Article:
Ska and kommer att.... I go to SFI and we had this lesson just recently. It was clearly stated to us that ska is -will/shall, kommer att -is going to. So.. I'm confused.. he is going to quit doesn't mean he will. But Ska says he will quit and that's decided.. SOS! Tack!
Modal verbs such as ska are followed by a verb in the infinitive - or two, in this case.
What is the difference between stop and quit? I put that they were going to stop drinking coffee and it was marked wrong with quit drinking coffee was correct.
In English, it could be used, although "Quit" is the better word to illustrate "stopping forever." With no context (a common theme with Duo sentences), I'd argue stop should be accepted here. (I stopped drinking caffeinated beverages in 2003 and never looked back.)
stop is also accepted so there was probably some other problem in the sentence. Happens a lot in those long ones.
That's not grammatical English. English uses the ing form (gerund) after finish when speaking about the completion of an action. The use of gerund or infinitive is one of those areas that differ between languages.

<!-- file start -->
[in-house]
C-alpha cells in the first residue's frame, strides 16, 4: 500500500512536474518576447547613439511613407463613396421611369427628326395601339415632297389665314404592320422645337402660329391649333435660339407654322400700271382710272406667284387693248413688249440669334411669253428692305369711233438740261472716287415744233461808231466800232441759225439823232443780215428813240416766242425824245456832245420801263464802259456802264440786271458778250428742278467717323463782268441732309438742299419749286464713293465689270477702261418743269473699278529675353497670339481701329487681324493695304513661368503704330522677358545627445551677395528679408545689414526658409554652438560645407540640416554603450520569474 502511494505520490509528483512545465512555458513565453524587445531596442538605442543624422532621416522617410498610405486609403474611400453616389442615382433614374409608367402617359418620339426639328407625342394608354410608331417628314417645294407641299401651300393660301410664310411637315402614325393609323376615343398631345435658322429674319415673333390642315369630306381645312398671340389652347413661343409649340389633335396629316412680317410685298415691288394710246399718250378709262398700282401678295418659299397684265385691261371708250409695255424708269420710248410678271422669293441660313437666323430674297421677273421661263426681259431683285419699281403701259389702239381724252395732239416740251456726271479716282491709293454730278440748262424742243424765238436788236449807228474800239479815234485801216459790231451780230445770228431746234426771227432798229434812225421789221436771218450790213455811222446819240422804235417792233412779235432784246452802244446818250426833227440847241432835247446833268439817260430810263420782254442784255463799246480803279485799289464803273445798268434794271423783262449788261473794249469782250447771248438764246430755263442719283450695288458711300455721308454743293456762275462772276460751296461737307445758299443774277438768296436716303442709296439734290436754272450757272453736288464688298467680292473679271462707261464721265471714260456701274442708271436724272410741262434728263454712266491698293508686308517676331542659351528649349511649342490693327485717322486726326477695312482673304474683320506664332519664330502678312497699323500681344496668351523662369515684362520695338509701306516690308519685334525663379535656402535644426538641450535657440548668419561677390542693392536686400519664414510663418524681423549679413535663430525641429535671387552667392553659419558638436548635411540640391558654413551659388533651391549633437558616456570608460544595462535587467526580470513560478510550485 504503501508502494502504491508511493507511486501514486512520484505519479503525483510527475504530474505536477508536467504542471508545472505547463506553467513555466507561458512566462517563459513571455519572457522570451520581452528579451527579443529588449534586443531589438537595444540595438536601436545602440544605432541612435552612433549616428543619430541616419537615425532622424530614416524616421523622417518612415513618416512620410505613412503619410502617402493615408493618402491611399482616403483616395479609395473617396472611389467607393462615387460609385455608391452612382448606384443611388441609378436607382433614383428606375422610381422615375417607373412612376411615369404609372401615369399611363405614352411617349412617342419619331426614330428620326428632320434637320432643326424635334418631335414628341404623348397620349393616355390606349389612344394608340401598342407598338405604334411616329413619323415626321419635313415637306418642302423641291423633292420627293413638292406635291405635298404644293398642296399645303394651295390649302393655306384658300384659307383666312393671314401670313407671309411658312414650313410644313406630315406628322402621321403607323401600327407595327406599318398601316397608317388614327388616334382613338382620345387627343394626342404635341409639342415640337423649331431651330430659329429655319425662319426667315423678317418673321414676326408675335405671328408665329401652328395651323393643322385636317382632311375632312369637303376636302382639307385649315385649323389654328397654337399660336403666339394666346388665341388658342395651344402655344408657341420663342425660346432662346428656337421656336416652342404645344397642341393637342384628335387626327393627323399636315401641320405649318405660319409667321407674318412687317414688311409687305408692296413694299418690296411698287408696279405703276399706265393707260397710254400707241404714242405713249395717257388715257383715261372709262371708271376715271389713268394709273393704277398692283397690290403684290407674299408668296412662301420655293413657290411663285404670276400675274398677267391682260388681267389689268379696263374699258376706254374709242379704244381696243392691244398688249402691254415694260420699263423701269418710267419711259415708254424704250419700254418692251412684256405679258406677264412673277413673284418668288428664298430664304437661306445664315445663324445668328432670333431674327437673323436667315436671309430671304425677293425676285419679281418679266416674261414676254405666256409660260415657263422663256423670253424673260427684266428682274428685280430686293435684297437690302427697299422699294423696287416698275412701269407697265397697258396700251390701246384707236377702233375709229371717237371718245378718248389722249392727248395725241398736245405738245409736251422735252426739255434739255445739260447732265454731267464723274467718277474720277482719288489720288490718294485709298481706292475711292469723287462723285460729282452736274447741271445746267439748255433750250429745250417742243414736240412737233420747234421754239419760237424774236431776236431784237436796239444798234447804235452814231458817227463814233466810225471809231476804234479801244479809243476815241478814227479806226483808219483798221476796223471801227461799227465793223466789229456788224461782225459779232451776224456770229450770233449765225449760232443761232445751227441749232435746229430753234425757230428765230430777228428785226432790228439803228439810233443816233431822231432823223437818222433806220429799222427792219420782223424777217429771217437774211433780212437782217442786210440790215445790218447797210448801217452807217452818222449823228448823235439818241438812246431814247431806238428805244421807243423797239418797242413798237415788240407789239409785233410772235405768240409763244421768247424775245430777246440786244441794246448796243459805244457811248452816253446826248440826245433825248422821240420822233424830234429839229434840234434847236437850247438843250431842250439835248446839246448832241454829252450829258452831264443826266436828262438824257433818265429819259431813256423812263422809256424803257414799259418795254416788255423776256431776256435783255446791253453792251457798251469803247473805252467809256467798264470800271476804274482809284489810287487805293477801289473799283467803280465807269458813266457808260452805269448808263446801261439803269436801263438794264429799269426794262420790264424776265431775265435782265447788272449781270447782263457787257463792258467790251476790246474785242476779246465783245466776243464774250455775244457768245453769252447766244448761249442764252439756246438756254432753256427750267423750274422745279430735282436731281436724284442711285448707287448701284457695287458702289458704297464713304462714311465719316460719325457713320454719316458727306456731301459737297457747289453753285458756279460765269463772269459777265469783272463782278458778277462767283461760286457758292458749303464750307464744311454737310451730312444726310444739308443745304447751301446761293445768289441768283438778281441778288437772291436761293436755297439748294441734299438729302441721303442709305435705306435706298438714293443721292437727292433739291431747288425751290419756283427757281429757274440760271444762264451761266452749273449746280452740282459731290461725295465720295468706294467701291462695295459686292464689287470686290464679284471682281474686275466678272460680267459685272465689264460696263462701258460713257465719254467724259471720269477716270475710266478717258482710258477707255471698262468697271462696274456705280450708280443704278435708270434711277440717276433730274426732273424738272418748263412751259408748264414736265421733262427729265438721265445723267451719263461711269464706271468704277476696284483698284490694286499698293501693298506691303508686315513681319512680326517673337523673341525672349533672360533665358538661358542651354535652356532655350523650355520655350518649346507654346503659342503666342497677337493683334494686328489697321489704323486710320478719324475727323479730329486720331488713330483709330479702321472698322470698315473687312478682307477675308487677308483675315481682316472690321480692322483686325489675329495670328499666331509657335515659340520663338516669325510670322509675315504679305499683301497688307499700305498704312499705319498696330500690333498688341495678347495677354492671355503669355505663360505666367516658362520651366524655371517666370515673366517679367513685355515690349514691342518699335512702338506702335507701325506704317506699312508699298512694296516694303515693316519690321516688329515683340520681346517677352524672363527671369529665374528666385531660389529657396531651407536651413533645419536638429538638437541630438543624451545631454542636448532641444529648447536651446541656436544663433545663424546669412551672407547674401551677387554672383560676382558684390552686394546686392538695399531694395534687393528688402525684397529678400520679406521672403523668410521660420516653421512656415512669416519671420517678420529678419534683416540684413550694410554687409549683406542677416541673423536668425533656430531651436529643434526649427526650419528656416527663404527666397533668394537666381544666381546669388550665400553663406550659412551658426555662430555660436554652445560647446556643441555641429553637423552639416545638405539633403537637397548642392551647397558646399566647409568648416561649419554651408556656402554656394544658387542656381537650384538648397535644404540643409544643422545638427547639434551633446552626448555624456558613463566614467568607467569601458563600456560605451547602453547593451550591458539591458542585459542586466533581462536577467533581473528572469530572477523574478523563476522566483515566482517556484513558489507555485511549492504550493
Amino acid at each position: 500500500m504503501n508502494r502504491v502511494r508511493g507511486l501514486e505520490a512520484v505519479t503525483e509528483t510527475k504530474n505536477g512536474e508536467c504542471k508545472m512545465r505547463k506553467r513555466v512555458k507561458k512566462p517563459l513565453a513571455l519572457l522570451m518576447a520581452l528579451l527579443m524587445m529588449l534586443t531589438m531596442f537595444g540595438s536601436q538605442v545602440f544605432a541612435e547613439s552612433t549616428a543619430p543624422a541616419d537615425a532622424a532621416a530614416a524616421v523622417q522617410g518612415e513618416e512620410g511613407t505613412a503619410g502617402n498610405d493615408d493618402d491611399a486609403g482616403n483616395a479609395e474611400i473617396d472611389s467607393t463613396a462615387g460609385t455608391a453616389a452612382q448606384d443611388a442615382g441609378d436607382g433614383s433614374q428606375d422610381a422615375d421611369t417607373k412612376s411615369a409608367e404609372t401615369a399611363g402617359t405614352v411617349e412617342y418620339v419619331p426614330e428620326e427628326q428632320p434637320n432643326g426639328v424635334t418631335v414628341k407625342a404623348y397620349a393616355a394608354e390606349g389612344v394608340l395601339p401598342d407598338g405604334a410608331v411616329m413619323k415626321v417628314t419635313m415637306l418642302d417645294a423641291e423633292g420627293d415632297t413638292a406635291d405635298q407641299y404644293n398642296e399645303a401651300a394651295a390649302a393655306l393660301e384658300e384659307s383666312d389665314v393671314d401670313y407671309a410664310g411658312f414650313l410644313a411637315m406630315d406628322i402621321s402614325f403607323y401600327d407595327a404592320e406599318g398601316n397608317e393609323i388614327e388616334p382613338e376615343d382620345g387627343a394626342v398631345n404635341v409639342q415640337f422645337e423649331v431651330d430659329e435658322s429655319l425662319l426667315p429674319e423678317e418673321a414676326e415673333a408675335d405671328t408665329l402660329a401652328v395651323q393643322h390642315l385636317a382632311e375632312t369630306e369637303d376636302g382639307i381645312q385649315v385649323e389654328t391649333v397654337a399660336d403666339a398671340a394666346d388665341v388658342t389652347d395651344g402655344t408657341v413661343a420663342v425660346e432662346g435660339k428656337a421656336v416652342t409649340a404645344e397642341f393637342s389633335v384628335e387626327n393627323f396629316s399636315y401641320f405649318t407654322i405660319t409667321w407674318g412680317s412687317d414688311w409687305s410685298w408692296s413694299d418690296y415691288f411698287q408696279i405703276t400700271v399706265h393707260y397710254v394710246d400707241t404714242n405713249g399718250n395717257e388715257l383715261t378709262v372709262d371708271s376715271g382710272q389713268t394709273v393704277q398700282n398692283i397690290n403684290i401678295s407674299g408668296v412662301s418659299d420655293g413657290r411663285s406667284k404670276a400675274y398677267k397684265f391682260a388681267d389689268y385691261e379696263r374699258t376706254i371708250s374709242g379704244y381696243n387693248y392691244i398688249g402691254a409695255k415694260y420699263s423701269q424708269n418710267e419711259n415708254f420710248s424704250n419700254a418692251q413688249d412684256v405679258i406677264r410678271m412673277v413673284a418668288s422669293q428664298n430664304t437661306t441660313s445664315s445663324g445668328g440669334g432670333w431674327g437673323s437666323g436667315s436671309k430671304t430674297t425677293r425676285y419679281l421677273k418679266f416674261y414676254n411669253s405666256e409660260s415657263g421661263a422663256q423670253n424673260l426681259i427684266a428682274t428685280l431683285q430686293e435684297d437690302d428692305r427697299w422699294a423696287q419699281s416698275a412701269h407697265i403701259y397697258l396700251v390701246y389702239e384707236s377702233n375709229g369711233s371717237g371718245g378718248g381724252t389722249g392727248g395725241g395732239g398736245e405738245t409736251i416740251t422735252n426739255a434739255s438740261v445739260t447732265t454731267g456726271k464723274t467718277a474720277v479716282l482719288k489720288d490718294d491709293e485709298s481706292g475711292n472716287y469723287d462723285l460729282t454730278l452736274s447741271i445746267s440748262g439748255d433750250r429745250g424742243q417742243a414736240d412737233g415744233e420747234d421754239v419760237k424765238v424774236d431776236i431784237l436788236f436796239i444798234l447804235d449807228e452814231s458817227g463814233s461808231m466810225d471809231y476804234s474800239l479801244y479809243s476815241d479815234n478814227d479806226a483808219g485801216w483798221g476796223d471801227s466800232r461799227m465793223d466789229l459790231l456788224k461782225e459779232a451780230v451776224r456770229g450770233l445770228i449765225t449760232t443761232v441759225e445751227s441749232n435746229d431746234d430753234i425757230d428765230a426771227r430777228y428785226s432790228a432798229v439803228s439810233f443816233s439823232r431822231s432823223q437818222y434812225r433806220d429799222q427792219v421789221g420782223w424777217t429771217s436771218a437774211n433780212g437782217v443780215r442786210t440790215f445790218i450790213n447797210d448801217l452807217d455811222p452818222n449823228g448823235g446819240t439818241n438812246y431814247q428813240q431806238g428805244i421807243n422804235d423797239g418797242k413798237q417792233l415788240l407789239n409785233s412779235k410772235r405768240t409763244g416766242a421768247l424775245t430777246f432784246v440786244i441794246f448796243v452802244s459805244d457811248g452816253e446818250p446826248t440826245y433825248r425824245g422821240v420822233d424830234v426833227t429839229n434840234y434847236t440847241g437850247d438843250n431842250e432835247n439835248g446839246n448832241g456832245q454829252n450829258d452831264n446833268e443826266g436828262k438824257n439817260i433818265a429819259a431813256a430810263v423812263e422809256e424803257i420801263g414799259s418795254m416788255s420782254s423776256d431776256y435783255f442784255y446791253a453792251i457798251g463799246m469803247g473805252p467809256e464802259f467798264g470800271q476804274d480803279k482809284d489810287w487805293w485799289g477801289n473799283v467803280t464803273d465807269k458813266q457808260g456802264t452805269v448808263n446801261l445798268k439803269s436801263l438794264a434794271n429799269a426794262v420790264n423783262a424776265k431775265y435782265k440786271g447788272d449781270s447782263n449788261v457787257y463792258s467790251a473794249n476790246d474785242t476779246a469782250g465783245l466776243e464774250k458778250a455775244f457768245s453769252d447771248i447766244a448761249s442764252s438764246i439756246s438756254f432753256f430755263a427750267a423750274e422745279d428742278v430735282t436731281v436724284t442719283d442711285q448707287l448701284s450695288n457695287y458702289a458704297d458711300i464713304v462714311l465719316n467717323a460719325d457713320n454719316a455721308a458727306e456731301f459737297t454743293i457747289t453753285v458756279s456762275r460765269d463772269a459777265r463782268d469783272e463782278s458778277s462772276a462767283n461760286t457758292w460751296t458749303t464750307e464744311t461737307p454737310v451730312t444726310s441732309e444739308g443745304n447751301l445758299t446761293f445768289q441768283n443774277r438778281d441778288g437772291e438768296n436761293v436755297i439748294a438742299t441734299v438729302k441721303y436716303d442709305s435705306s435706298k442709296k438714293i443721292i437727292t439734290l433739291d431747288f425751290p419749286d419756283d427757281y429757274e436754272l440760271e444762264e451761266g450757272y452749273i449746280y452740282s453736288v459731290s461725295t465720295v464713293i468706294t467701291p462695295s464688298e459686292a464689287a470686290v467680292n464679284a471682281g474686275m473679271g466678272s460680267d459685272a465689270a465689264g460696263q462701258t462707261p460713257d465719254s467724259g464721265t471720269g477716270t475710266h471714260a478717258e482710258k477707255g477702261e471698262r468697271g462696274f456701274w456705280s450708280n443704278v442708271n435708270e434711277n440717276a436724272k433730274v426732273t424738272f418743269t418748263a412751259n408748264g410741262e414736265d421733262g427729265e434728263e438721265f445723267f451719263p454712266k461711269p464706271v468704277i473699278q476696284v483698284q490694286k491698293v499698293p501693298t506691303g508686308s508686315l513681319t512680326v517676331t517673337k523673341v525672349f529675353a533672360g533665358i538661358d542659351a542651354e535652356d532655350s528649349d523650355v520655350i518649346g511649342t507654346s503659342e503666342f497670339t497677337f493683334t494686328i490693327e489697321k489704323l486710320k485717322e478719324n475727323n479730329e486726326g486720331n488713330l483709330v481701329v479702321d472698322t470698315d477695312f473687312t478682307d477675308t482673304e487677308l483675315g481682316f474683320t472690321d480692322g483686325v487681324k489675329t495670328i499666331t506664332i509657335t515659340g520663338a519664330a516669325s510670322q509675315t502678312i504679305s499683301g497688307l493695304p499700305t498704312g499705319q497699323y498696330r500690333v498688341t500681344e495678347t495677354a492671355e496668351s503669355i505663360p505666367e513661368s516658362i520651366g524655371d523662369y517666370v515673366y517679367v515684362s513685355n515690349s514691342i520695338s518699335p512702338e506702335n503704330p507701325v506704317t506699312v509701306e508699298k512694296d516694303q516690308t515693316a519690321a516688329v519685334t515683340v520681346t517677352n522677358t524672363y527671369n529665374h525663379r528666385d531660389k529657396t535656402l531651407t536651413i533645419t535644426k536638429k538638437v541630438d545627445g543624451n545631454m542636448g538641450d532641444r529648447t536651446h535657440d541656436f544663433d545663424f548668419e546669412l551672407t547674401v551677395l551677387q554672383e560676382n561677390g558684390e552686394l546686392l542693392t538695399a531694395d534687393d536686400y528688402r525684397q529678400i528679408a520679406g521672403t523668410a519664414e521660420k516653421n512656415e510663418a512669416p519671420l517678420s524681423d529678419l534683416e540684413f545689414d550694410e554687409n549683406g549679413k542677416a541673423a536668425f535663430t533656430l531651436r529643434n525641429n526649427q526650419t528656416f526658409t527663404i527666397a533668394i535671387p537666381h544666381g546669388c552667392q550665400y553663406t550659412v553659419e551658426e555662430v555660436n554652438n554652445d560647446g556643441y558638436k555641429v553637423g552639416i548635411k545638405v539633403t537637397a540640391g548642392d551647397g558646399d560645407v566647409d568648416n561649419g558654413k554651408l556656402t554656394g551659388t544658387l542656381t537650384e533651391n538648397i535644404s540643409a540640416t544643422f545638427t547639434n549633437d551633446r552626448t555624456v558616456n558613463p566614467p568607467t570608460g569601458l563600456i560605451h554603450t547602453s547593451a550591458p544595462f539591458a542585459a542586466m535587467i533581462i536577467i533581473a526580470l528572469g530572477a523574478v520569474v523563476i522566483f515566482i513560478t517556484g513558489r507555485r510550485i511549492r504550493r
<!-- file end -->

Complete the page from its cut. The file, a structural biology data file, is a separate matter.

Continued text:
Wrote 'skall' instead of 'ska' which is more common in written language, both grammatically correct. Maybe it should be added as a correct answer or at least a typo.
It should be accepted when translating, but since you're writing here I guess you had it as a dictation exercise. Unfortunately, for those we cannot add any spelling variation whatsoever.
PS it's true that skall is more common in the written language than it is in the spoken language (where it is virtually not used) but ska is more common than skall in the written language, and nowadays it is recommended to use ska even in formal texts.
det kommer inte att vara :)
Note that att vara in the meaning of "to last" is a different verb than att vara in the meaning of "to be".
Just to see if it will be accepted, I typed 'He SHOULD stop drinking coffee' but it's not a valid answer...?
That is correct. Generally, "should" translates to borde. It carries a different meaning than ska whenever ska means "is going to".
Why wouldn't this be "Han kommer att sluta dricka kaffe"? I thought for future tense sentences that use "going to", you use "kommer att".
This is actually a case where the difference between ska and kommer att fits the general definition very neatly, with ska signalling intention and kommer att signalling a statement about the future. That said, we do accept both. :)